Last week we talked about advanced volleyball plays from a setter’s perspective; this week we’ll look at the same plays from a hitter’s point of view.
Please review last week’s post for a basic overview of these plays, and most important the prerequisite for attempting these plays. And now, on to the hitting info:
Middle hitters sometimes think that a quick set will be super easy to run because all they have to do is charge right up next to the setter and jump. Or, even worse, that they can just dash up to the same spot at the net every time. Unfortunately, it’s not quite that simple.
Hitter’s timing is vital when running all types of quick attacks, and this is no exception. The middle hitter must be jumping as the ball in entering the setter’s hands so that s/he can attack the set on its way up rather than on its way down. This speeds up the attack and can help prevent the attack from being blocked.
When running a quick, it’s also crucial not to overrun the setter and to keep your shoulders open to the setter. You overrun the setter when your approach carries you all the way past them; if you’d have to look over your shoulder to find the setter, you’ve probably gone too far. The image on the right shows good positioning of the hitter; this is a big issue and a common problem for hitters, so I’ll be devoting a separate post to it soon.
The timing of a slide depends heavily on the height and distance of the slide set that you’re hitting. For the shorter, faster slides you’ll need to leave only a few seconds later than you would on a quick set. Medium and long slides are set higher and give you more time, but they’re still not as high as an outside set.
Slide approaches are also unique in that hitters take off on one foot (the left for right-handed hitters) rather than two. This technique is useful because it allows you to turn your body back toward the court as you swing, giving you a better chance of hitting the ball inside the court.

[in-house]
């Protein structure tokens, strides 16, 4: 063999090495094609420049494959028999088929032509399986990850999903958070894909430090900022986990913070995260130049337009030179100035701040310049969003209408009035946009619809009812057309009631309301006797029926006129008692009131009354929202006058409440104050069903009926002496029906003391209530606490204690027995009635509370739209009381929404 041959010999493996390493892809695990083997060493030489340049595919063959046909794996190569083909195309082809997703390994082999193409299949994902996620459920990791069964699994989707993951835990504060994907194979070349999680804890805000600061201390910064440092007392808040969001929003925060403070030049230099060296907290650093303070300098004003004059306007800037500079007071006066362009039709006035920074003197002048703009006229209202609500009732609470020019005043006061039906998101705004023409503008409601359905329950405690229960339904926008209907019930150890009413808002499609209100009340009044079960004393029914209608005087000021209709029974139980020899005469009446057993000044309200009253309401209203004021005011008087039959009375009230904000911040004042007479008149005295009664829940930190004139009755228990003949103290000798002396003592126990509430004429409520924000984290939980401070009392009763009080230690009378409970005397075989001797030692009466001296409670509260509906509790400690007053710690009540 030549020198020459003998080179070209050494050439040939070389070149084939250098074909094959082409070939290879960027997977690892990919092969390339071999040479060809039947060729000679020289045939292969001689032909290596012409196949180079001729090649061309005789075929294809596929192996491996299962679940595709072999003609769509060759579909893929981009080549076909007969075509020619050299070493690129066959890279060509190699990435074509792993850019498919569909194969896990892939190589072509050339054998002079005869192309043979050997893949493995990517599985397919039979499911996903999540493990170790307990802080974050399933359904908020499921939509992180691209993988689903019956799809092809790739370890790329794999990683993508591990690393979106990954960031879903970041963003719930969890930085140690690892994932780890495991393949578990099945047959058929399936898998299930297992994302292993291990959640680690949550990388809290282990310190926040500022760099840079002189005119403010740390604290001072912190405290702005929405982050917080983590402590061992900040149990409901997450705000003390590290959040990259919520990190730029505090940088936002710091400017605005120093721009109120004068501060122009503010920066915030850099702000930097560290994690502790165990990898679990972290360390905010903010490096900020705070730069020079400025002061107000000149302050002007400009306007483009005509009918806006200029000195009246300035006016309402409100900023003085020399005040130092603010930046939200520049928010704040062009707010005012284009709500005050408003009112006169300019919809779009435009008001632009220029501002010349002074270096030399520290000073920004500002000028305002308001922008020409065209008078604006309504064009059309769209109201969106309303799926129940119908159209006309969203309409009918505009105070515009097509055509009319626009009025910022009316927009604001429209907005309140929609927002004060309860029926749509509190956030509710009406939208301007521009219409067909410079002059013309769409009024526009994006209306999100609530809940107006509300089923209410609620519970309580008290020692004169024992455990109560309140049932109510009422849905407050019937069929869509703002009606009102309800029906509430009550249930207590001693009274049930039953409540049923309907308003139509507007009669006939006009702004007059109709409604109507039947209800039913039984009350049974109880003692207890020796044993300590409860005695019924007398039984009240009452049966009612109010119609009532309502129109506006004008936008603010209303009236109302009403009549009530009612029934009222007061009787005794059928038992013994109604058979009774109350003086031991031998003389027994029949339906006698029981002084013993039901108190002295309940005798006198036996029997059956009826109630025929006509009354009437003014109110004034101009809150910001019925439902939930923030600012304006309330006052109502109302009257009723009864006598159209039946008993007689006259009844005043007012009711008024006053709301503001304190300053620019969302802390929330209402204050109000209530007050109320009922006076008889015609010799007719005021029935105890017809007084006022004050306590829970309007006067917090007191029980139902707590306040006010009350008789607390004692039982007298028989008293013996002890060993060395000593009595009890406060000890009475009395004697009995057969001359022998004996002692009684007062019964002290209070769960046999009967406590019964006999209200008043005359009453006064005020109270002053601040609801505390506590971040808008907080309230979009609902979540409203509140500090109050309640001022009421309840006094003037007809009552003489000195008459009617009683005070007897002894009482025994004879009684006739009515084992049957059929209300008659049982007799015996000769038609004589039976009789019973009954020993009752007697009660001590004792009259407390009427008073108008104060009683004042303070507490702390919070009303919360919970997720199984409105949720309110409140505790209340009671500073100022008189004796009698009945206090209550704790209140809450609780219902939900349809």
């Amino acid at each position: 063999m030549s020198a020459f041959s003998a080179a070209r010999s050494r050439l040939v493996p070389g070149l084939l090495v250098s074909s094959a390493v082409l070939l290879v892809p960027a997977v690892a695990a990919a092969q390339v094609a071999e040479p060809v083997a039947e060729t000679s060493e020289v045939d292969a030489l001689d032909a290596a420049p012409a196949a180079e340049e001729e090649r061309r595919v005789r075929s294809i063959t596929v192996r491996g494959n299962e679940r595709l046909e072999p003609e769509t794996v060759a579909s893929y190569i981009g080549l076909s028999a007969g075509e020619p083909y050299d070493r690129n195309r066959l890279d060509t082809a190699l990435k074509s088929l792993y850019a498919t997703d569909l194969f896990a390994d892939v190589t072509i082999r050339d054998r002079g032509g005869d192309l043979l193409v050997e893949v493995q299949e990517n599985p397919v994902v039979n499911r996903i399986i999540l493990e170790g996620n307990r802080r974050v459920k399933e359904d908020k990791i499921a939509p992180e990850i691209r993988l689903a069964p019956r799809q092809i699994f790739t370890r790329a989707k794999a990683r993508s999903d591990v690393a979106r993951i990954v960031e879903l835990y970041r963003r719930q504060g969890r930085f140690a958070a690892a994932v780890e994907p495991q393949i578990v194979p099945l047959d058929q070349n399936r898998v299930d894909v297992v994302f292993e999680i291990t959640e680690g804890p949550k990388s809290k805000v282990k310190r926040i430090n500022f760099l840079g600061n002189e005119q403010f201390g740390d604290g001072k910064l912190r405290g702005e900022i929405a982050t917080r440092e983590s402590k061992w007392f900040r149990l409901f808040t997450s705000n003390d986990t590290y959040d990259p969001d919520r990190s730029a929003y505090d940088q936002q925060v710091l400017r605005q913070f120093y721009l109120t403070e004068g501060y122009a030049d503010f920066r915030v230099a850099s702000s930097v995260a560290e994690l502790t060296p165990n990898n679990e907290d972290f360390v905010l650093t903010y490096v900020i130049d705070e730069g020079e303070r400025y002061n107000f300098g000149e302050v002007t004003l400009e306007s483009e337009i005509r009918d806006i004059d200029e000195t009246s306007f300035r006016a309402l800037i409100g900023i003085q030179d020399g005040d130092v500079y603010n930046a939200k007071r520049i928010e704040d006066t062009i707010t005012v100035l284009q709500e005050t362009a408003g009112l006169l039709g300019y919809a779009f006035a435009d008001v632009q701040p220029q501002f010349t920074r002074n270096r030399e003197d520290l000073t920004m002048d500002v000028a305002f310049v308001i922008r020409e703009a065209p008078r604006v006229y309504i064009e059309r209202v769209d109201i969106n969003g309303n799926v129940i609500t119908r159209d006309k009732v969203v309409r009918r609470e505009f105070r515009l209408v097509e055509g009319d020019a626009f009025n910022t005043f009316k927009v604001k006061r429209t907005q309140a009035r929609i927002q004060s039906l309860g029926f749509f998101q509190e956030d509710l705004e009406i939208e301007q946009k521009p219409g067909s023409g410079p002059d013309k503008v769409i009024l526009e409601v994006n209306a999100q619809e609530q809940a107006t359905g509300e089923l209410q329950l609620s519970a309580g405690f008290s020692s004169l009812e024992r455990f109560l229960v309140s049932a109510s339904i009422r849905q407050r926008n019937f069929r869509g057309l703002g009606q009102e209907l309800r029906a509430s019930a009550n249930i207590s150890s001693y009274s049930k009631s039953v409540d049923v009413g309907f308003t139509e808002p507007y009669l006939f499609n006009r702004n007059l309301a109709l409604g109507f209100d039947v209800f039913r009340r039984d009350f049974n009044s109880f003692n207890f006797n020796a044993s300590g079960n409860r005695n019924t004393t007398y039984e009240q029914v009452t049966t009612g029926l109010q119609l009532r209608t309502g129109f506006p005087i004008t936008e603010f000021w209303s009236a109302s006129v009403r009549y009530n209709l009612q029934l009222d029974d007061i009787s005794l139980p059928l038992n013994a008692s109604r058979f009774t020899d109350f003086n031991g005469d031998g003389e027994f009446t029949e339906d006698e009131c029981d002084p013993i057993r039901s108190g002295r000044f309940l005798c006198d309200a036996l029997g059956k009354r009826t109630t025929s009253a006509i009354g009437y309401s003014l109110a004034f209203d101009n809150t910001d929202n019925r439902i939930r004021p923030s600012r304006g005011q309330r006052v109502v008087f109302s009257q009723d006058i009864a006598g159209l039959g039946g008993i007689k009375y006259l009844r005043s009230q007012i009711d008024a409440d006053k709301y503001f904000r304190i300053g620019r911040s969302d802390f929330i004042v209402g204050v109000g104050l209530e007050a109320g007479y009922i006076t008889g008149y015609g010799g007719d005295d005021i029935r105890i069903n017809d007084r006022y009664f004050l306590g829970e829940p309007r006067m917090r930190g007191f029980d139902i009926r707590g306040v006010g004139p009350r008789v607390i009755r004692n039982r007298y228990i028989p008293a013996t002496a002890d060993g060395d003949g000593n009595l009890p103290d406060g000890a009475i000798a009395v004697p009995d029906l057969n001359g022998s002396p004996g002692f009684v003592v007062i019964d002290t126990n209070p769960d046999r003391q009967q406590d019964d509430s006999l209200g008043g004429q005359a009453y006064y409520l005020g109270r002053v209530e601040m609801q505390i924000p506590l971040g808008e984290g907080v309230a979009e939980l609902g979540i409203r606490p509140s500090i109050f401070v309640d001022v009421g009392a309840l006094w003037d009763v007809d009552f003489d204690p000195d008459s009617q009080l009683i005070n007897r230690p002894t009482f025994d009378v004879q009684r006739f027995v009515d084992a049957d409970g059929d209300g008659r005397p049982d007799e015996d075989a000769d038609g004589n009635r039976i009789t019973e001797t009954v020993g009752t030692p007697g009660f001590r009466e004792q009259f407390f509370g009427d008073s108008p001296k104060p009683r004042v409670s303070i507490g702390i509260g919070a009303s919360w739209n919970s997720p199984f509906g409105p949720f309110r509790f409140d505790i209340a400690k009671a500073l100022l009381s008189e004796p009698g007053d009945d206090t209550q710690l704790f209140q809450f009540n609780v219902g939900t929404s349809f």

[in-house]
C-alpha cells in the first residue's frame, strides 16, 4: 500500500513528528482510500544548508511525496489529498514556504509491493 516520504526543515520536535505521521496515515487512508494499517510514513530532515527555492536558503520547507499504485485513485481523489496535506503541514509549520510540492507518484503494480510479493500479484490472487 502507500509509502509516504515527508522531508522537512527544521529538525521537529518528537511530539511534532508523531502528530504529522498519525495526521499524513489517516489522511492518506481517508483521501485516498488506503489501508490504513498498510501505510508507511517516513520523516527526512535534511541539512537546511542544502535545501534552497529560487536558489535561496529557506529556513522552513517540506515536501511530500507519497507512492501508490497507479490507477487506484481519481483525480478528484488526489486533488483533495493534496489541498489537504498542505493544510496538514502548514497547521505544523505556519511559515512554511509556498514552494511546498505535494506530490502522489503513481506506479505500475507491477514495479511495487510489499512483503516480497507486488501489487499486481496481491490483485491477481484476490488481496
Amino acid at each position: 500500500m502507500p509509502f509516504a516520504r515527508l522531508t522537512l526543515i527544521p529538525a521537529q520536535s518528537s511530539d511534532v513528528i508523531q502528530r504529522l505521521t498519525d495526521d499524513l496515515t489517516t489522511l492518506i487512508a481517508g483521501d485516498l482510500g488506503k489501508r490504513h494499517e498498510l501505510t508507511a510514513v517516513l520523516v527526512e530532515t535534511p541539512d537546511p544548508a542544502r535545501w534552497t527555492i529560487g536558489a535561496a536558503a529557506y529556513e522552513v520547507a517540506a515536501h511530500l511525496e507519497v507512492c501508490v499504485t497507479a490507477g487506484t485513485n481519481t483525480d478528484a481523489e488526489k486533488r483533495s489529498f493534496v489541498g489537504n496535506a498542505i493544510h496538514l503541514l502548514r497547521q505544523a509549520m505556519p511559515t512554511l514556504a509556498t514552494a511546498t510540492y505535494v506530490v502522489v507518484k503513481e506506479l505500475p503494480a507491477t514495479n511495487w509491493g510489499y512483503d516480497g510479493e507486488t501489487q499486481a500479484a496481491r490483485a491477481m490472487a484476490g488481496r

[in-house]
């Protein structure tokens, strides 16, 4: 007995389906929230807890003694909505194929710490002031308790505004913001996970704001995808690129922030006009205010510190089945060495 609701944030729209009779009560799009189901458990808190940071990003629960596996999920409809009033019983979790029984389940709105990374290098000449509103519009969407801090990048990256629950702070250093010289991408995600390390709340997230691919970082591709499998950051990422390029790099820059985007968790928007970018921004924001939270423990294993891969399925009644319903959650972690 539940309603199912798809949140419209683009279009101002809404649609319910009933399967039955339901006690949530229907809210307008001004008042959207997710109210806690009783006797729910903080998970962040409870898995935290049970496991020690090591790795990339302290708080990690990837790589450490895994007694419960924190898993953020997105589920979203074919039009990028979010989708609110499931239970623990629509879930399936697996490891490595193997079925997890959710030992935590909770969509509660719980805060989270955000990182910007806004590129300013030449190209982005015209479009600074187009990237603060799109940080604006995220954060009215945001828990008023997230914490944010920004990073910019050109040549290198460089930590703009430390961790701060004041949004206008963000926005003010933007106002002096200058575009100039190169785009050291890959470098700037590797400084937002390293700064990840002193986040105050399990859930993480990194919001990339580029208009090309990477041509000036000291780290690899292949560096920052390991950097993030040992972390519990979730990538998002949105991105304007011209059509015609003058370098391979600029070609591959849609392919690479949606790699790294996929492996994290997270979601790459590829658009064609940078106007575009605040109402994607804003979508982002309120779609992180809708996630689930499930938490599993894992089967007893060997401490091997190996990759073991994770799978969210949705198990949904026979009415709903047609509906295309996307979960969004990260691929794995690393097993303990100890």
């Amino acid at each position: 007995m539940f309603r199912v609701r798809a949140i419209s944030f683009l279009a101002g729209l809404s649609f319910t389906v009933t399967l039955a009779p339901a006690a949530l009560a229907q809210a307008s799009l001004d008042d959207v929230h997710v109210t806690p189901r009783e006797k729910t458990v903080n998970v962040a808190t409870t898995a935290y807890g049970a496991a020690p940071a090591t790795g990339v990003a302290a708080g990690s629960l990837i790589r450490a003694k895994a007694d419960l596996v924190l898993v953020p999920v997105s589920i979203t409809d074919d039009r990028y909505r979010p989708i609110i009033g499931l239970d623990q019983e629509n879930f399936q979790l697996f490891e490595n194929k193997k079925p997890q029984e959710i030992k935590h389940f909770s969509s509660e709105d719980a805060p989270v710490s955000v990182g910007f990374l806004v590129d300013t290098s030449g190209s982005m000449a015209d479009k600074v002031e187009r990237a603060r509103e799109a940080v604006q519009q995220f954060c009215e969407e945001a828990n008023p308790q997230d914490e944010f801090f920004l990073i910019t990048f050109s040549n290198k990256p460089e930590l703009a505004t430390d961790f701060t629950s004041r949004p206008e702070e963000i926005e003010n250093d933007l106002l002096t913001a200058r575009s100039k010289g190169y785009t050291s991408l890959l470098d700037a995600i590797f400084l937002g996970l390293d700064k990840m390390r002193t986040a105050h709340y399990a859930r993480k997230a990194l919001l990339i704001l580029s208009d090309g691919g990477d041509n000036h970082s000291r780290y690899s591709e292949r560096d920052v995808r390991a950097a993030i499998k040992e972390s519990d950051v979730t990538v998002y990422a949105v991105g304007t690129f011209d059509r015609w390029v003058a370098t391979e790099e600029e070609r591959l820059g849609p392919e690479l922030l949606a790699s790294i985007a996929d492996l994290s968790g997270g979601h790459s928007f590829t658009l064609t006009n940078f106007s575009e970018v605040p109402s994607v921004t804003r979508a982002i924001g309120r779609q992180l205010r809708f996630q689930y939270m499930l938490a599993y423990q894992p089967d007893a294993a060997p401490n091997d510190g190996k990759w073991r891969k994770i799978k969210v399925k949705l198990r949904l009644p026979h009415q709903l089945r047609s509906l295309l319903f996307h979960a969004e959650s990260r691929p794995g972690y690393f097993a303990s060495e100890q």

The most useful thing you can do as a hitter when executing this type of play is to be vocal. Let your setter know where you are, and you’ll have a better chance of getting an awesome set.
As with the quick set, there’s a lot more detail that we can cover when it comes to hitting a slide, so keep your eyes out for a more detailed post on this attack coming soon.
These are probably the most straight forward attacks that we’re covering today, at least in terms of approach. You’ll use the standard left-right-left footwork (check out this post if you’re not sure what that is), so the biggest change here is the timing.
You have to be in the air, more specifically on your way up, when the ball is in the setter’s hands. This is the only way that the setter will be able to “shoot” the ball into your waiting hand for you to attack, but it’s a difficult skill to master.
Most hitters leave too early and are coming down or have already landed by the time the setter gets the ball. It’s also hard for many hitters to trust their setter enough to start an approach without a set to watch. Communicate carefully with your setter as you start practicing this skill so that you’re both in sync when it comes to timing.
And make sure that your priority is to get the ball over. In case the set is poor or your timing is off, you still want to make the effort to keep the ball in play whenever possible.
Have fun learning these plays — if done properly they can be an amazing addition to your offense!